Stevie Wonder called upon the 184 nation members of the U.N. World Intellectual Property Organization on behalf of the millions of visually impaired people around the world who need access to audiobook information that they can’t read in electronic form. WIPO’s current legal framework makes it difficult and more costly for institutions for the blind in some countries to reproduce audiobooks and WIPO director of copyright and electronic commerce, Richard Owens, says this means higher prices and less accessabilily for the blind and partially blind in poorer countries.
Stevie teased the representatives by threatening “Please work it out. Or I’ll have to write a song about what you didn’t do.” The legendary singer and song writer, who has been blind since he was an infant, has enjoyed a long career. Some of you may be old enough to remember him as “Little Stevie.” Let’s hope that he was successful in touching the hearts of WIPO representatvies and impressing upon them the importance of finding solutions quickly.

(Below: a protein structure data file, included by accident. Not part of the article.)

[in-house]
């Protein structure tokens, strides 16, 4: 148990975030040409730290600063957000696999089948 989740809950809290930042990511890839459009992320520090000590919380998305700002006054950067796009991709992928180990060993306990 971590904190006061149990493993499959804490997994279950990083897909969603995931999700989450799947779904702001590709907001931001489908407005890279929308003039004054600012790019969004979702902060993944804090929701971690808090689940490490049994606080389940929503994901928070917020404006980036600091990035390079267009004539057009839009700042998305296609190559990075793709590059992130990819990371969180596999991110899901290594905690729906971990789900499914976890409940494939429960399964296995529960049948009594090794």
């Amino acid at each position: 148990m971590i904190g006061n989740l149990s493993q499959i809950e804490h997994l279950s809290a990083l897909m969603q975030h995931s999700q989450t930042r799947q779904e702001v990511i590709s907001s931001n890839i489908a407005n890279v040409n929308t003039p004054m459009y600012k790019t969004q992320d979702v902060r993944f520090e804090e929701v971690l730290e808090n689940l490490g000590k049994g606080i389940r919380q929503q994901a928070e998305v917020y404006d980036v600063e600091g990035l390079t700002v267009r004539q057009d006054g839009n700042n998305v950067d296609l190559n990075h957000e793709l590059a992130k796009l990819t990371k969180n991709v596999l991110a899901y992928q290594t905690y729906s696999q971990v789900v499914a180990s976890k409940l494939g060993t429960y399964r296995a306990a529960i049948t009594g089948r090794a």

The World Blind Union says that in developing countries less than one percent of published works are available in formats like Braille or audio and even in richer countries the total is less than 5 percent. We can do better than that.